tideTiming
OSC 000:00/360:00/360:00 Then ON

COR20
Fallback ON
Set 80
If Output tideTiming = ON Then 20

COR15
Fallback OFF
Set 35
If Output tideTiming = ON Then 80

Sort of cool. I get redundancy and hot swap so it checked my boxes. Probably be a good idea if I swap the Cor 20 to the skimmer and that way both returns are the same :) And yes, I like the Cor pumps :) I'm not going to lie.


1573322721725.png
 
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SkiCatTX

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Two external pumps, sized so that either one of them can run the tank alone for some time if required, but normally run half power or so. External to reduce heat introduced into the water, and keep them reasonably clean. Valves so that either can be removed for cleaning or service.
 

BZOFIQ

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This is the only thing I regret with my current tank design. I only had one return hole drilled. If I had 2 holes drilled I would run two separate return pumps, each on separate GFCI's.
I do keep an identical pump as a spare that is always ready to go, but that doesn't help if it fails while I'm travelling.
You can always throw a small one in that will pump over the edge, better that then nothing if main fails while away.
 

Key-tie

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I have dual filters...
Dual heaters...
And dual pumps...
As someone mentioned before, it can be done easily and efficiently by having 2 smaller ones (as opposed to 1 high powered one)
Electric is about the same, and if 1 fails i am never in trouble tank wise.
Need a 300 watt heater...got two 150watt and put one at each end of the tank.
More even heating and they dont work as hard.
If one fails, the other can maintain temp until a replacement.
Same with my filters...two smaller ones, one at each end of tank.
More flow options...and if one fails, the other does the job until a replacement.
Same basic prices, maybe a hair more to get 2 smaller ones, but i feel the benefit is well worth it.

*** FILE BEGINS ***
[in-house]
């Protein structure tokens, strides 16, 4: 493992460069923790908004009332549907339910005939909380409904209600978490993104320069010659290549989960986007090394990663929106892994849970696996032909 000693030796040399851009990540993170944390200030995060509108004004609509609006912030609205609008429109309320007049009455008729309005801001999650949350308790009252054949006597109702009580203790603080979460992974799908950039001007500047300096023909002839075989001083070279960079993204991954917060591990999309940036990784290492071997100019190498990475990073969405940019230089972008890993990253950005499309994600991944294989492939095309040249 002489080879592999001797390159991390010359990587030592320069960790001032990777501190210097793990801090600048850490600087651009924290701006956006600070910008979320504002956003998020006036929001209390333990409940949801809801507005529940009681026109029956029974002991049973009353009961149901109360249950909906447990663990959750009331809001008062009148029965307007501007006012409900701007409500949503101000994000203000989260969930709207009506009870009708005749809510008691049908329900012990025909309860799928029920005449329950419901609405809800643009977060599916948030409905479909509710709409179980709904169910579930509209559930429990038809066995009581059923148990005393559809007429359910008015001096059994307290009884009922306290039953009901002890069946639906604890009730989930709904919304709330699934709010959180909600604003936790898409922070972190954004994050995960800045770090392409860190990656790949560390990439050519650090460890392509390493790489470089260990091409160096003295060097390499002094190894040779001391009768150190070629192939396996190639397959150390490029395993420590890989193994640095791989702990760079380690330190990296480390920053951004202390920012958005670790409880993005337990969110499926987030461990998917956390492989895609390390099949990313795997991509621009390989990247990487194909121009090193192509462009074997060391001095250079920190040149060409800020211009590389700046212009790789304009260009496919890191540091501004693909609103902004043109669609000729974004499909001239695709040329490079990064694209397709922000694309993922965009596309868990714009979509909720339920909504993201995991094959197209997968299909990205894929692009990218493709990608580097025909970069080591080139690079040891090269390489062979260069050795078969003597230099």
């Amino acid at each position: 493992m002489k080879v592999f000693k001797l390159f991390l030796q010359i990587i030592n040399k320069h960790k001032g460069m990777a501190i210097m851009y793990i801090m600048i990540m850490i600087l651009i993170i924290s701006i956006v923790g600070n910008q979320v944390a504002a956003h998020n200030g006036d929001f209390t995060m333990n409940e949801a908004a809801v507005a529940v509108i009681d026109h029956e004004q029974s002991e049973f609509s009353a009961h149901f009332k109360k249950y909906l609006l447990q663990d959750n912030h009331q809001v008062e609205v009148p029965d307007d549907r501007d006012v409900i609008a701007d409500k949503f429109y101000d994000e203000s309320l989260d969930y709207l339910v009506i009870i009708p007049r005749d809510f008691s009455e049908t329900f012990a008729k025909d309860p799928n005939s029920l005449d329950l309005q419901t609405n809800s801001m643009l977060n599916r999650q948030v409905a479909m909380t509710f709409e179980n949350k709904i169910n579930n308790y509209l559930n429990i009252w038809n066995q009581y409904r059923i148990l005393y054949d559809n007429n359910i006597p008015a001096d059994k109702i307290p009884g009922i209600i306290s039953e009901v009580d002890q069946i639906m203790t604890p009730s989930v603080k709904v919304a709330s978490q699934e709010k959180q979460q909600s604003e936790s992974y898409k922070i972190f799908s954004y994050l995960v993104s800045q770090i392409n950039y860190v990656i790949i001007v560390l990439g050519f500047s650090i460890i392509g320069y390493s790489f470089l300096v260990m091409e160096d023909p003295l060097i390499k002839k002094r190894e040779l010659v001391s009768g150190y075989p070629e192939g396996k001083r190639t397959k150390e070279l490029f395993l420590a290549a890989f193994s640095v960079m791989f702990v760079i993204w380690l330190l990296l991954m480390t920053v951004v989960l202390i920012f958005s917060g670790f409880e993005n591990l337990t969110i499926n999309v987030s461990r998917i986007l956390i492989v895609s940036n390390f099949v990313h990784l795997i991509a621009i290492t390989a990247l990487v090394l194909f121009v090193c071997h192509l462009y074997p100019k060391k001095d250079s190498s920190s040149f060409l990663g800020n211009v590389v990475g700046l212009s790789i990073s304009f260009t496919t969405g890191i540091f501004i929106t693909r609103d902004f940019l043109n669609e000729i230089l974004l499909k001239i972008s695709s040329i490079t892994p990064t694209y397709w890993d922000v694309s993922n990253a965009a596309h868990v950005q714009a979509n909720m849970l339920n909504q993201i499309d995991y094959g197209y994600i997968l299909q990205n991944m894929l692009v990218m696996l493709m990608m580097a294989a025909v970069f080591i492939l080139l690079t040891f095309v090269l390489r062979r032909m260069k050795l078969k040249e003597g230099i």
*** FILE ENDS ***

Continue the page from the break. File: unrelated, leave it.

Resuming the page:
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I have two return pumps. One for the display tank and one for the grow system. There is a spare for each. Personally, I think that having dual return pumps in use is a waste of electricity and usable sump space. A quality pump should last many years and should be replaced before it reaches the end of its usable life time. Proper cleaning and maintenance allows for monitoring of when it’s a less than stellar piece of equipment anymore. Having said that, I have had Neptune monitoring for 13 years and keep a close eye on my system.
This is essentially my thought as well. I've got a spare, and I keep close monitoring of my system via Apex and Mindstream. Also, most of my flow is handled by my in-tank circulation pumps. I think my system would last for a bit in its current state if the return happened to fail.
 
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Key-tie

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I also have a power strip with a battery backup that can run the tank for 20 minutes to a half hour if power goes out.
Can save you a lot of stress if it is a short outage.
Well worth the money extra for that backup on a power strip.
 

drwerner

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It's been said that your return pump is the heart of your system. I believe and agree with that statement! My reef tank can survive quite a while without lights, dosing, skimmers, reactors, etc. but it won't stay alive long without the return pump providing flow and circulation of the water.

So why do most of us only have one? Maybe you have a back up, maybe you don't but today let's talk about actually having TWO return pumps running at one time.

Do you think it's a good idea to have a dual return pump set up for your reef tank? Why or why not?

image via @Mark Gray
20180511_190011.jpg